In one embodiment, a tag button 128 is included for triggering the transmission of information about a currently playing track (file, Internet 8 stream, or terrestrial broadcast) back through the system for presentation to the end user on tag aggregation web page 56, or for delivery to the content creator or content originator.
There are two classes of digital still image and video content that may be directed the digital picture frame 160:
Referring again to
Digital still image and video content 10 on Internet 8 may be arranged for delivery to digital picture frame 160 by a system that allows for graphical icons, referred to in this disclosure as content objects 20, that exist on content selection web page 22, to be dragged and dropped onto content editors on PC 34. Drag and droppable content object 20 is a graphical representation of a file system path that points to a digital content file stored locally on hard disk drive 30 on PC 34 or on storage gateway 38, or on a server on Internet 8, or is the graphical designation of a URL or IP address and port number of an digital content stream originating on a server on Internet 8. The purpose of the portal is to simplify and facilitate the discovery and selection of content 10 from Internet 8 for later use on digital picture frame 160.
Content selection web page 22 capability may include, but is not limited to the following functionality:
Digital still image and video content 10 from Internet 8 that may be used in the system disclosed here may be selected from a wide range of content selection web pages 22, that may be formatted differently, and may be available from many different content creators and content aggregators. Content creators include for example the news gathering organizations whose business it is to create or commission to create, and own content. Content aggregators are firms whose business it is to collect content for the purpose of enabling ease of selection by end users and distribution.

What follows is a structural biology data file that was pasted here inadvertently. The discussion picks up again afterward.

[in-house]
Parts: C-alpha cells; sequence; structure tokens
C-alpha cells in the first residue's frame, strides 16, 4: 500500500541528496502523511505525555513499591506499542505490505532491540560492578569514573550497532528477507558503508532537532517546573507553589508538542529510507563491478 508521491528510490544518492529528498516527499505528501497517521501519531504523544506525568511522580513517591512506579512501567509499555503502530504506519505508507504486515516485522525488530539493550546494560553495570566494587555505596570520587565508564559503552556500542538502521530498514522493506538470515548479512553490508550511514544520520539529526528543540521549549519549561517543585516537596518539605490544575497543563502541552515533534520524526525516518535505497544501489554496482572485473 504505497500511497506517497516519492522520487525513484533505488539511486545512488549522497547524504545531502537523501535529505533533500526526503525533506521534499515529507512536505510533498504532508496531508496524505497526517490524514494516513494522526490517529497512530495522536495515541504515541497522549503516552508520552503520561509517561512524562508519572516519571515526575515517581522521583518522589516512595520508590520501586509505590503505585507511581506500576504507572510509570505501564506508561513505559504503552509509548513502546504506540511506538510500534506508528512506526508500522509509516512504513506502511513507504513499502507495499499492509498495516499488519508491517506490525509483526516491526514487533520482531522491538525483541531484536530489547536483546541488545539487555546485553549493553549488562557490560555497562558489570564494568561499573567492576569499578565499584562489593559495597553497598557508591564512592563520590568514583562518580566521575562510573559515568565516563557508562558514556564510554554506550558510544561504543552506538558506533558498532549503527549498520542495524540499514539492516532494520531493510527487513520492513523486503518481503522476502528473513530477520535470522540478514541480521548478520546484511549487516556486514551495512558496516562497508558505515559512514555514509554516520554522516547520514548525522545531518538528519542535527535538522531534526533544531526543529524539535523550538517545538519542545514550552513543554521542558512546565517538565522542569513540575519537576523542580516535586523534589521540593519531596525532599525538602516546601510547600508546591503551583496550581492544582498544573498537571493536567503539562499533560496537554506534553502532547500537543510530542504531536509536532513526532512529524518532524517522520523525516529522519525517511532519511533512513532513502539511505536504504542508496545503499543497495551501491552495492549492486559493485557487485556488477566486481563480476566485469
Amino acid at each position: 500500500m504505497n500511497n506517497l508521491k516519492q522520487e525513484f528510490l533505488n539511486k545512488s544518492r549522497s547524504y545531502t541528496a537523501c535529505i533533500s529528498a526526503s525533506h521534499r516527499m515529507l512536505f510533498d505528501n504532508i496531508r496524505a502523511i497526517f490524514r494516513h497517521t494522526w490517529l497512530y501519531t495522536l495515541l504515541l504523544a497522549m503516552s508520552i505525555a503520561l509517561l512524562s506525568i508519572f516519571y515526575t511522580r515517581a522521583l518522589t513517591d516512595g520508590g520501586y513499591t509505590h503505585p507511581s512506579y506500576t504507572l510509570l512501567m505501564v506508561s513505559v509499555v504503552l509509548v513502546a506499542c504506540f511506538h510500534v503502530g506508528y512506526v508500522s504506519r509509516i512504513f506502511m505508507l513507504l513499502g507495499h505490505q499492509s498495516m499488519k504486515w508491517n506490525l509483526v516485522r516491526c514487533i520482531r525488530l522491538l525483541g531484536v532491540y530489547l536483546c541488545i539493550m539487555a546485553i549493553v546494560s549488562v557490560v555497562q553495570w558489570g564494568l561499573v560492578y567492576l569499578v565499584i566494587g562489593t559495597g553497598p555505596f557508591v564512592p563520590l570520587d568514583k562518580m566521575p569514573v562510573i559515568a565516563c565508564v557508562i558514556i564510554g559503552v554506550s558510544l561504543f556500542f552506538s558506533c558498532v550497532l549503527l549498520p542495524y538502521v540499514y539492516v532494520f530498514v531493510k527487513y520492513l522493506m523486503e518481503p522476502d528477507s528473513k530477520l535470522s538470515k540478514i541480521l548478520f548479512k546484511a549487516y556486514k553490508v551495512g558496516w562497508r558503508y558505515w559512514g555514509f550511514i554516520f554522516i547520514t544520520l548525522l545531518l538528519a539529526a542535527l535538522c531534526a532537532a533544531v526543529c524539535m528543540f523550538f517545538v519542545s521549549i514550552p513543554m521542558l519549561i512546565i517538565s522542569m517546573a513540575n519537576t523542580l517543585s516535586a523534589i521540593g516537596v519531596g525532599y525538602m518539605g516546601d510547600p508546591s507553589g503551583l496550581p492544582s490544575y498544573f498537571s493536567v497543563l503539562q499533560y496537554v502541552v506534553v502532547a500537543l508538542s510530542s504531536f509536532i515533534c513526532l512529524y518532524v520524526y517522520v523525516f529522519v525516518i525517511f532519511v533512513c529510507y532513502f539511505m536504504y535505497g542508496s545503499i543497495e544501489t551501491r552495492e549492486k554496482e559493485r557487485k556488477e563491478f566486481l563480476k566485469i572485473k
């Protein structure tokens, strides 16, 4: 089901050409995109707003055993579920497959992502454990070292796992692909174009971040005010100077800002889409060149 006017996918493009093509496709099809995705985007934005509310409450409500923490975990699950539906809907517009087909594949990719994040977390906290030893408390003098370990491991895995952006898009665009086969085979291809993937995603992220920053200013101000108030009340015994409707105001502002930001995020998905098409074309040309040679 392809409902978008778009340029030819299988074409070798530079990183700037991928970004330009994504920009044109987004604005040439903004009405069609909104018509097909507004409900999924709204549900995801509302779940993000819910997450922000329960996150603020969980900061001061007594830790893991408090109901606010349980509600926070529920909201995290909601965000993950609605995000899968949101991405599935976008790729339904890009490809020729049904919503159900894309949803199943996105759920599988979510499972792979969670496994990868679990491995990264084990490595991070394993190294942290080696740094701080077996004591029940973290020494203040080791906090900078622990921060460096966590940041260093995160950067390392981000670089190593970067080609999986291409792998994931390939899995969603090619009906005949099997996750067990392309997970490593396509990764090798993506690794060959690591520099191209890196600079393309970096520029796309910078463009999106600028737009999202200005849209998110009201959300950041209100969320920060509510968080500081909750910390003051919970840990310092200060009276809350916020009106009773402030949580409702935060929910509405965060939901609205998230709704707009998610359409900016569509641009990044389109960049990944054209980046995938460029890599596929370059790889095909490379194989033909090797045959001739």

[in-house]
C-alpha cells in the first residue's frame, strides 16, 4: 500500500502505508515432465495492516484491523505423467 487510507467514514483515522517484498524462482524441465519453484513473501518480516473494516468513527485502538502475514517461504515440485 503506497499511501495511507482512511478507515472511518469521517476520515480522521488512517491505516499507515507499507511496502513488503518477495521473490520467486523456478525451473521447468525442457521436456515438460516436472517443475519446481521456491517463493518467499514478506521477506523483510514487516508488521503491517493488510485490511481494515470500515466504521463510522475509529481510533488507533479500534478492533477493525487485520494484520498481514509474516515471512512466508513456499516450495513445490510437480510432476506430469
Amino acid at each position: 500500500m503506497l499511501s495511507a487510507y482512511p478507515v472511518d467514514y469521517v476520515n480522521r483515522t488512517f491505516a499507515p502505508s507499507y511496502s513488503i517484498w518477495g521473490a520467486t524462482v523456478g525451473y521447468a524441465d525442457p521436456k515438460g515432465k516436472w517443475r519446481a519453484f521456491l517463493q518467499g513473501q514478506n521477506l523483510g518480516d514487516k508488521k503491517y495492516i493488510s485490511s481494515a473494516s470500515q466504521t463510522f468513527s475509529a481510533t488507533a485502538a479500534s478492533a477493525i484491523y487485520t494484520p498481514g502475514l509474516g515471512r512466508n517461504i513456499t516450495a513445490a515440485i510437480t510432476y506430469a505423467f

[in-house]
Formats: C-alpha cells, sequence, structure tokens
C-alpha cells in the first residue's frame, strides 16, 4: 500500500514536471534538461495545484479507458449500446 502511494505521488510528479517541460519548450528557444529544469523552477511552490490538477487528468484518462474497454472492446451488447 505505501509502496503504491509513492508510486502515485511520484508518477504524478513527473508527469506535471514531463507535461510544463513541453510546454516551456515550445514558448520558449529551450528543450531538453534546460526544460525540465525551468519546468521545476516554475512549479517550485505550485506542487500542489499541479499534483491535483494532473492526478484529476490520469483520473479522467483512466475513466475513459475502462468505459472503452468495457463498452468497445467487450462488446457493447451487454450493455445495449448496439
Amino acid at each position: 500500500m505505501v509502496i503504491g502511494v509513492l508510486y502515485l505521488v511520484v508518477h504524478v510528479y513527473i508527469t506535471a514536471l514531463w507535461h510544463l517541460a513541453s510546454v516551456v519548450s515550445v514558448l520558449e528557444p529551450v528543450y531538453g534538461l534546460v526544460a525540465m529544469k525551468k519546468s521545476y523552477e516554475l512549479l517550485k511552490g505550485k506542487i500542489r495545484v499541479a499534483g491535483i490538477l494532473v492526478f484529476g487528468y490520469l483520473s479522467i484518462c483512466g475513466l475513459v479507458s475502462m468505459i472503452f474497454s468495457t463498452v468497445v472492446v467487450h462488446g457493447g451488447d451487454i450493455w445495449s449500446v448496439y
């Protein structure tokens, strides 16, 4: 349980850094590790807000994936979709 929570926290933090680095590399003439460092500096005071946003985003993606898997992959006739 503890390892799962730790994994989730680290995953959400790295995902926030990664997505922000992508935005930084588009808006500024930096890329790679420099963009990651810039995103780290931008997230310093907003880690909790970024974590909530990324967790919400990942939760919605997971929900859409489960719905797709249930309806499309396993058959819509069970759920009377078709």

The capability for determining and aggregating the content objects 20 presented to a specific user on content selection web pages 22 are derived from content preferences selections provided by the user. For example, referring now to
In one embodiment, the user may use the mouse to click on the boxes next to desired content types, as shown in
One embodiment of digital picture frame 160 system provides the capability of creating a personal content provider group on the content selection webpages. The personal content provider group function on content selection webpages allows external users who create digital still image or video files to place these files in an content queue where digital still image or video files can be uploaded through the system, cached on user's PC 34, and transmitted to the user's digital picture frame 160. The process uses file transfer protocol to move files from an external user's PC to an Internet 8 server and then to the user's PC 34. The user can designate the number of digital still image or video files that are permitted to be transmitted to digital picture frame 160. The user can also designate which external users can send digital still image or video content to the user's digital picture frame 160.
Referring now to
In one embodiment, a Windows version of a Java Virtual Machine (JVM) resides and runs on PC 34 and interprets core module 42 instructions for the Windows operating system. Likewise, a VxWorks version of JVM interprets core module 42 instructions to VxWorks. GUI module 46 may be implemented as a Win32 application and resides and runs on PC 34. System control application 18 serves the function of managing the connection between content 10 and various servers on Internet 8, and PC 34 and storage gateway 38, and also manages the flow of information between PC 34 and storage gateway 38, and digital picture frame 160.